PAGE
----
Table of Contents



    (d. 1622), prime minister of the Mughal emperor Jahāngīr and father of the emperor’s wife, Nūr Jahān. See ḠĪĀṮ BEG.


    Priscilla Soucek

    a painter (naqqāš) active in Herat ca. 1419-30, where he was in the employ of the Timurid Bāysonḡor b. Šāhroḵ.


    Gregory Maxwell Bruce

    (1785-1852), MOḤAMMAD, Persian lexicographer, literary scholar, philologist, poet, and teacher.

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    Lisa Golombek

    master architect in Khorasan during the reign of the Timurid Šāhroḵ (1405-47).





    Pierre Oberling

    a Kurdish tribe of the Qazvīn region.


    C. Edmund Bosworth

    or GMS; a series of publications, which has continued for almost a century, mainly, but not exclusively, dedicated to editions and translations of Arabic, Persian, and Turkish texts.


    Michael Rogers

    (1737-1794), author of The History of the Decline and Fall of the Roman Empire (London, 1776-88). Relations of Persia and the later steppe nomads with the East Roman/Byzantine empire are an essential component of Gibbon’s celebrated history.


    Multiple Authors

    various aspects of gift giving in Persia.

  • GIFT GIVING i. Introduction


    The following article constitutes a preliminary attempt at studying various aspects of gift giving in a chronological and historical framework, from the pre-Islamic era to the early modern period.

  • GIFT GIVING ii. In Pre-Islamic Persia


    Giving and receiving gifts appears to have assumed a particular significance and a specific manner in the ancient Near East, and especially in ancient Iran.

  • GIFT GIVING iii. In The Medieval Period


    See Supplement.


  • GIFT GIVING iv. In The Safavid Period

    Rudi P. Matthee

    Virtually all available information on the practice of gift giving in pre-modern Persia is limited to the political elite; It is clear, though, that offering gifts was a conspicuous part of traditional social and political life in Persia.

  • GIFT GIVING v. In the Qajar Period

    Willem Floor

    This habit of gift giving was part of the fabric of Persian life and held for all classes and ranks or social and ethnic groups.



    See GĪLĀN x. Languages


    Multiple Authors

    or Ḡelān; province at the southwestern coast of the Caspian Sea. 


    Marcel Bazin

    Gīlān includes the northwestern end of the Alborz chain and the western part of the Caspian lowlands of Persia. The mountainous belt is cut through by the deep transversal valley of the Safīdrūd between Manjīl and Emāmzāda Hāšem near Rašt.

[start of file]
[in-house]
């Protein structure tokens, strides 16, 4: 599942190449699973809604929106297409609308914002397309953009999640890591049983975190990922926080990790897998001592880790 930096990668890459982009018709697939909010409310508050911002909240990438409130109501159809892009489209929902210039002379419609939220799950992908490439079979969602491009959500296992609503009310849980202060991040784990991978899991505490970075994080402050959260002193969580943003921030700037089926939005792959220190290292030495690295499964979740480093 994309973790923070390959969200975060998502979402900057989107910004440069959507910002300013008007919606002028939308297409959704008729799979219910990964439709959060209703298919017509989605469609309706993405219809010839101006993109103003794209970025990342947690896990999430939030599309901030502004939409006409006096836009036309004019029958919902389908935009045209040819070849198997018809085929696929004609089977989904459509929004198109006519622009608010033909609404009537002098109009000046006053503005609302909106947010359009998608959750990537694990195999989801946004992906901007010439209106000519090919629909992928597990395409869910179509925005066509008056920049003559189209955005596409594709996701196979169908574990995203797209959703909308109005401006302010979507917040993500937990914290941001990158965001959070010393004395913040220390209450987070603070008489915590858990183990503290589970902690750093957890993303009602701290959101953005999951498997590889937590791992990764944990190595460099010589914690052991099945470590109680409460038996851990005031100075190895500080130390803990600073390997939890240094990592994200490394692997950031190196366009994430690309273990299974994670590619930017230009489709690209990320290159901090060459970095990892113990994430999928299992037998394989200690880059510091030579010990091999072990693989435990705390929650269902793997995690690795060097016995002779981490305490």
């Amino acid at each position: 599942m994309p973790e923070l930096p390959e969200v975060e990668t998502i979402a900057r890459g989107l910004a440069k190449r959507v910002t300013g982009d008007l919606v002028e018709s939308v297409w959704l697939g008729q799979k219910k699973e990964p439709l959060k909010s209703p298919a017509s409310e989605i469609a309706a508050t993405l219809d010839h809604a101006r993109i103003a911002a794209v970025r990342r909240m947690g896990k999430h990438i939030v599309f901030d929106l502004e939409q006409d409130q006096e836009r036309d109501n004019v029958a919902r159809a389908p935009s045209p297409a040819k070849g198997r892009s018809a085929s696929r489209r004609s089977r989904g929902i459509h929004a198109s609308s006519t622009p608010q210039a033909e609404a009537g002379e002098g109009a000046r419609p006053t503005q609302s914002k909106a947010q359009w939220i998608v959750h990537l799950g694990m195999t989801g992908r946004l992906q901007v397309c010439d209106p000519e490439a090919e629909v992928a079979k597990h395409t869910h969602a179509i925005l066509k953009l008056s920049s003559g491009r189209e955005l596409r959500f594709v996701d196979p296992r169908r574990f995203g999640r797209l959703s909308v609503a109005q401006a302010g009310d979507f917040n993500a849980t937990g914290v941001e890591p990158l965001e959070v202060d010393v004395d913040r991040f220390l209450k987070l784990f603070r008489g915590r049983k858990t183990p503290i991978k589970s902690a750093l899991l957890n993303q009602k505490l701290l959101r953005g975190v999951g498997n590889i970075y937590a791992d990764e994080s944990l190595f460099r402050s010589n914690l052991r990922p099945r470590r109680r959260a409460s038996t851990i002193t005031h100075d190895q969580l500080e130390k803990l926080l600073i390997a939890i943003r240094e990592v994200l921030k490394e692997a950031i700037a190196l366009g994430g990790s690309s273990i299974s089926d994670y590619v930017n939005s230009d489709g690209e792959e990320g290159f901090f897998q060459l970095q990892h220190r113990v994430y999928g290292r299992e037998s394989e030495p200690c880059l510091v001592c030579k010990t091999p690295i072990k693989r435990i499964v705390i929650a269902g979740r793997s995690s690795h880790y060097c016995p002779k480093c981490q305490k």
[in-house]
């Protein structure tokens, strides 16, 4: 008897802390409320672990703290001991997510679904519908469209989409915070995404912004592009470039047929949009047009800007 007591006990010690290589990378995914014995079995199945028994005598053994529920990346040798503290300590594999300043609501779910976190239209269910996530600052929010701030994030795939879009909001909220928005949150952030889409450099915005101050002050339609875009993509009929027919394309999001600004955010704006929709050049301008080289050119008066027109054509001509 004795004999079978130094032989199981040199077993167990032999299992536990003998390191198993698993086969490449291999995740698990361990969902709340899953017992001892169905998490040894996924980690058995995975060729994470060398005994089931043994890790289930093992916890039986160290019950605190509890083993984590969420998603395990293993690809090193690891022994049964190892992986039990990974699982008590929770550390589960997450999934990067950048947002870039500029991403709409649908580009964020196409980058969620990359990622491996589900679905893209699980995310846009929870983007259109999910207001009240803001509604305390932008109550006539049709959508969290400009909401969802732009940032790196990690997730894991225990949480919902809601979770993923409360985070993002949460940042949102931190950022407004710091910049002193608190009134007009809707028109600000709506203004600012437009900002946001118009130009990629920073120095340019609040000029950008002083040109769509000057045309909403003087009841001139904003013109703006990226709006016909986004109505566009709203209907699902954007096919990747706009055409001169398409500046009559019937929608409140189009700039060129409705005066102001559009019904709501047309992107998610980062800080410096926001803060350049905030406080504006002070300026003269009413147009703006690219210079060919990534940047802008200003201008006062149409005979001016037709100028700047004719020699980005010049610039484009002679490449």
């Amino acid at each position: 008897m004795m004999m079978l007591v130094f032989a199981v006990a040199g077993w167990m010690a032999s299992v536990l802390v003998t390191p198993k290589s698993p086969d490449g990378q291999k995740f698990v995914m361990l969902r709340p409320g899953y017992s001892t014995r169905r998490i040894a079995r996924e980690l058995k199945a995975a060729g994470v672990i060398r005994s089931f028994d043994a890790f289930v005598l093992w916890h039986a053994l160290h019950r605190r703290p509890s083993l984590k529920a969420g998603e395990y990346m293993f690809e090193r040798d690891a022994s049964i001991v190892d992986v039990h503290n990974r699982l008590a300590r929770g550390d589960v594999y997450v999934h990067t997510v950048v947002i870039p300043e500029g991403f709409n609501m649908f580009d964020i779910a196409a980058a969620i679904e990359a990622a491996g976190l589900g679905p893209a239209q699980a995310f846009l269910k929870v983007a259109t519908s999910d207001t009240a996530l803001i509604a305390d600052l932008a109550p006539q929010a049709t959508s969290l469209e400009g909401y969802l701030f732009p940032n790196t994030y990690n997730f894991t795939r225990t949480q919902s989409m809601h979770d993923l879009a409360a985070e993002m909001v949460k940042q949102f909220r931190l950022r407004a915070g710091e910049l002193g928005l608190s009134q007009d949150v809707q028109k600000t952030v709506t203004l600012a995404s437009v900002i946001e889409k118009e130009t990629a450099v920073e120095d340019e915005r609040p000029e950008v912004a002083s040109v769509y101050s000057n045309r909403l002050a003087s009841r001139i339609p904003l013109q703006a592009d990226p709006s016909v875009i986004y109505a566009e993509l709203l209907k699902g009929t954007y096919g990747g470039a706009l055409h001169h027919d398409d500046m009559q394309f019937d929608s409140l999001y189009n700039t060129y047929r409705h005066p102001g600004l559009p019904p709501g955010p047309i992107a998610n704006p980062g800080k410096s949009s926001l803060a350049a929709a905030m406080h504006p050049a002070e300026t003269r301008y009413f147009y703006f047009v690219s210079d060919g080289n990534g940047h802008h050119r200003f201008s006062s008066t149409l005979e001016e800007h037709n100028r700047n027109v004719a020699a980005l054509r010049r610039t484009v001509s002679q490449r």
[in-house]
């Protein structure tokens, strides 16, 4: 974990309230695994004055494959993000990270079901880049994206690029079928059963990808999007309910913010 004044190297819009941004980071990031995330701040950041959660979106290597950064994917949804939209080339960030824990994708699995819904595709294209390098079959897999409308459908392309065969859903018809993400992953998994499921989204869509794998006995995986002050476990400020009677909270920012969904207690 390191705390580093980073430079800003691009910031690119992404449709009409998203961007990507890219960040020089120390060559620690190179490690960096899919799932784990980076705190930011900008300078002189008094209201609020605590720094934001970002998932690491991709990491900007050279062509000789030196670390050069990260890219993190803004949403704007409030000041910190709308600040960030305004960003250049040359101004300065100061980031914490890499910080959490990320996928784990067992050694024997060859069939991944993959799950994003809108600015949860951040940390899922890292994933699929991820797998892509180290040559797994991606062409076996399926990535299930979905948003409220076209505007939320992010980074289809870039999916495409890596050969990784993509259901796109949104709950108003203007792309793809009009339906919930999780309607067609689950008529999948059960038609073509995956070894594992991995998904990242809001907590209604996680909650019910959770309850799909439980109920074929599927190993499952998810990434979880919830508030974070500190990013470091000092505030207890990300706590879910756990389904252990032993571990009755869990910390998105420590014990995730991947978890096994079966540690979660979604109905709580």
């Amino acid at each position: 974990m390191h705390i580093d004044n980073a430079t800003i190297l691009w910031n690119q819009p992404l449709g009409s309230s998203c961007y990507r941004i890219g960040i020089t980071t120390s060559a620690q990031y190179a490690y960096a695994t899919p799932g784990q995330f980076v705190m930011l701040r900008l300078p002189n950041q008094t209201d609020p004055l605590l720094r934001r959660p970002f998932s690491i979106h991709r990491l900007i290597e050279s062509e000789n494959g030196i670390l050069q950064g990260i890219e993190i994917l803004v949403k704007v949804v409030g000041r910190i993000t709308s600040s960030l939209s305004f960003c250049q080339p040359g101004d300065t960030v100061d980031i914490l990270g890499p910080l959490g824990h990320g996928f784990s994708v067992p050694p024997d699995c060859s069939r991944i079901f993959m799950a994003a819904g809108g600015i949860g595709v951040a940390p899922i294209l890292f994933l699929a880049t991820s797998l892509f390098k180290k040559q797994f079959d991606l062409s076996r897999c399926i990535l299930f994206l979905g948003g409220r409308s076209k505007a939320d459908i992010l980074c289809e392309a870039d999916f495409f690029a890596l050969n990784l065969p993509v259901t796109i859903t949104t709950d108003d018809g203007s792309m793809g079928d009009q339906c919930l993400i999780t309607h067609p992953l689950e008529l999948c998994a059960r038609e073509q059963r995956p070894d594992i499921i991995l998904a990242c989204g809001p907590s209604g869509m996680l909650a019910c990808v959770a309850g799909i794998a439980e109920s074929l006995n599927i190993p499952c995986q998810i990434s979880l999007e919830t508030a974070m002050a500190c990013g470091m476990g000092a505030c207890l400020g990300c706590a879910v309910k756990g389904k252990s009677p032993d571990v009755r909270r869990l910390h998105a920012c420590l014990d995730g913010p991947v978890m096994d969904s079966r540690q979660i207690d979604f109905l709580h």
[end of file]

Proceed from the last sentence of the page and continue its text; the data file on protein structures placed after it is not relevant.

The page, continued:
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  • GĪLĀN ii. Population

    Habibollah Zanjani

    The first general census was carried out in 1956 and the sixth in 1996. The geographical boundaries and area have varied from one census to another; at the present time it is 14,819 square kilometers and includes 99 districts, 30 counties and 12 townships. In 1996, there were 2,700 settlements and 35 cities.

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  • GĪLĀN iii. Archeology

    Ezat O. Negahban

    The archeology of Gīlān, particularly in the pre-Islamic period, is usually studied in the wider context of the entire south Caspian region, including Mazandarān and Gorgān. Articles on three important locations, Marlik Tepe, Amlaš, and Deylamān, illustrate the perennial difficulties faced by archeological research in Persia.

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  • GĪLĀN iv. History in the Early Islamic Period

    Wilferd Madelung

    The Gelae (Gilites) seem to have entered the region south of the Caspian coast and west of the Amardos River (later Safīdrūd) in the second or first century B.C.E.

  • GĪLĀN v. History under the Safavids

    Manouchehr Kasheff

    Gīlān has traditionally been considered by its local population as a land of two distinct regions divided by the course of Safīdrūd River.

  • GĪLĀN vi. History in the 18th century

    EIr and Reza Rezazadeh Langaroudi

    The rapid decline of the Safavids in the first decades of the 18th century, leading to their ultimate demise in 1722, created a general state of chaos in the country.

  • GĪLĀN vii. History in the 19th century

    EIr and Reza Rezazadeh Langaroudi

    Sealed off by mountains from the rest of the country, political and social life in Gīlān had always been highly influenced, if not determined, by its geographical position. The history of 19th-century Gīlān began with the continuation of the binary division of Bīa-pas and Bīa-pīš and the rule of local families.

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  • GILĀN viiia. In the Constitutional Revolution of 1905-11

    Pezhmann Dailami

    Two classes featured prominently in Gilān as the driving forces of the revolution, and the alliance of these two, the peasantry and the urban petty-bourgeoisie of artisans, shopkeepers, and petty traders, was the hallmark of a radical movement on the southern shores of the Caspian Sea.

  • GĪLĀN ix. Monuments

    Manouchehr Sotoudeh

    Most buildings of historical interest in Gilān have been repeatedly repaired and rebuilt. Some have clear records of their history, but most lack reliable, primary documents, and one has to rely on a variety of indirect evidence, such as the dates engraved on entrance doors or tombstones to reconstruct part of the past of a given edifice.

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    Donald Stilo

    In Gīlān there are three major Iranian language groups, namely Gīlakī, Rūdbārī, and Ṭālešī, and pockets of two other groups, Tātī and Kurdish. The non-Iranian languages include Azeri Turkish and some speakers of Gypsy (Romany, of Indic origin).

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  • GILĀN xi. Irrigation

    Christian Bromberger